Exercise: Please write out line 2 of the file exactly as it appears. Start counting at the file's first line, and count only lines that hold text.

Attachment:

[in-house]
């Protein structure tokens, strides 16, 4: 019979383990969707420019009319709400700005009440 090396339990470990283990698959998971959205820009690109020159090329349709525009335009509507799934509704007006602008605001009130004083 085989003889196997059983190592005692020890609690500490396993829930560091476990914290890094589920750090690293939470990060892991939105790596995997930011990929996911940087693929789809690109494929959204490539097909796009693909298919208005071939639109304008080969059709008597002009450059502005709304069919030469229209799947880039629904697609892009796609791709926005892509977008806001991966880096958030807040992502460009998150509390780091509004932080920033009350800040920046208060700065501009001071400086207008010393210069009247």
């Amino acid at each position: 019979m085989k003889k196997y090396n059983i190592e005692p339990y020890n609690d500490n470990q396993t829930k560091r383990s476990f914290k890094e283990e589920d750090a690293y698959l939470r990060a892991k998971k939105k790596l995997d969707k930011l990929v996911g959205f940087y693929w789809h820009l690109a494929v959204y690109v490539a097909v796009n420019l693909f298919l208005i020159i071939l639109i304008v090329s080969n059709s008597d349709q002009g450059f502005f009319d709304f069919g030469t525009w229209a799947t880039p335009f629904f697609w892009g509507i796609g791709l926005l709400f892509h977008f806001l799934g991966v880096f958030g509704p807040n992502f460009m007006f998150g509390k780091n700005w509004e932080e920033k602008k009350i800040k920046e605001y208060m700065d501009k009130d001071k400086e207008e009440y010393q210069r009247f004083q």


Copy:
């Protein structure tokens, strides 16, 4: 019979383990969707420019009319709400700005009440 090396339990470990283990698959998971959205820009690109020159090329349709525009335009509507799934509704007006602008605001009130004083 085989003889196997059983190592005692020890609690500490396993829930560091476990914290890094589920750090690293939470990060892991939105790596995997930011990929996911940087693929789809690109494929959204490539097909796009693909298919208005071939639109304008080969059709008597002009450059502005709304069919030469229209799947880039629904697609892009796609791709926005892509977008806001991966880096958030807040992502460009998150509390780091509004932080920033009350800040920046208060700065501009001071400086207008010393210069009247």